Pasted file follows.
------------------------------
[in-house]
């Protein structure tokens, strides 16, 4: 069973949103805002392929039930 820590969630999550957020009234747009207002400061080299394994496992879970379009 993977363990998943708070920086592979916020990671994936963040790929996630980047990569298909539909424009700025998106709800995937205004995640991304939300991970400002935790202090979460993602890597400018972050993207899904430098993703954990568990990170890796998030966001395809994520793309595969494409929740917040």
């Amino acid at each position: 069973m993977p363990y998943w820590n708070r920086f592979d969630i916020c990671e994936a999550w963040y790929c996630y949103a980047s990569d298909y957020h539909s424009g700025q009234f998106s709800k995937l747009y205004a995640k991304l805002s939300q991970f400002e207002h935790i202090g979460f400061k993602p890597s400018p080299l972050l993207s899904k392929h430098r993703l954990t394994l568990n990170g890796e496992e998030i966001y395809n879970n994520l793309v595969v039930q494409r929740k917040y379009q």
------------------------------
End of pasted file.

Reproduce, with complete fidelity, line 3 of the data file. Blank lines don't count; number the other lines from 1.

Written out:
């Amino acid at each position: 069973m993977p363990y998943w820590n708070r920086f592979d969630i916020c990671e994936a999550w963040y790929c996630y949103a980047s990569d298909y957020h539909s424009g700025q009234f998106s709800k995937l747009y205004a995640k991304l805002s939300q991970f400002e207002h935790i202090g979460f400061k993602p890597s400018p080299l972050l993207s899904k392929h430098r993703l954990t394994l568990n990170g890796e496992e998030i966001y395809n879970n994520l793309v595969v039930q494409r929740k917040y379009q």